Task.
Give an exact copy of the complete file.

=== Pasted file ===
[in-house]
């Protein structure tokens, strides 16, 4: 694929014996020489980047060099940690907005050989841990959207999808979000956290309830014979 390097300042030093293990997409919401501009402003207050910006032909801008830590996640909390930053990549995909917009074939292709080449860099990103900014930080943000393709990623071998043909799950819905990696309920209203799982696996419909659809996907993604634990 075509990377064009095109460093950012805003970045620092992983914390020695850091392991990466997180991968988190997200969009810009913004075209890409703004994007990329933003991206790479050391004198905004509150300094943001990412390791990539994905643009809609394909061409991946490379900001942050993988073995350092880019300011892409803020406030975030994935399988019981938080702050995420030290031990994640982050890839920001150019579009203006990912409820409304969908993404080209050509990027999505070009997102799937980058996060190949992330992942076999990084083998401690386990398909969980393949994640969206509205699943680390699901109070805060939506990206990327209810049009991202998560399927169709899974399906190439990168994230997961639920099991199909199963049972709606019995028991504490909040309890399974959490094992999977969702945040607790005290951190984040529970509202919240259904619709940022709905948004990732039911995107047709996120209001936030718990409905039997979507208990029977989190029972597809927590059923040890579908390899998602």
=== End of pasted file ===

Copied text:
[in-house]
């Protein structure tokens, strides 16, 4: 694929014996020489980047060099940690907005050989841990959207999808979000956290309830014979 390097300042030093293990997409919401501009402003207050910006032909801008830590996640909390930053990549995909917009074939292709080449860099990103900014930080943000393709990623071998043909799950819905990696309920209203799982696996419909659809996907993604634990 075509990377064009095109460093950012805003970045620092992983914390020695850091392991990466997180991968988190997200969009810009913004075209890409703004994007990329933003991206790479050391004198905004509150300094943001990412390791990539994905643009809609394909061409991946490379900001942050993988073995350092880019300011892409803020406030975030994935399988019981938080702050995420030290031990994640982050890839920001150019579009203006990912409820409304969908993404080209050509990027999505070009997102799937980058996060190949992330992942076999990084083998401690386990398909969980393949994640969206509205699943680390699901109070805060939506990206990327209810049009991202998560399927169709899974399906190439990168994230997961639920099991199909199963049972709606019995028991504490909040309890399974959490094992999977969702945040607790005290951190984040529970509202919240259904619709940022709905948004990732039911995107047709996120209001936030718990409905039997979507208990029977989190029972597809927590059923040890579908390899998602």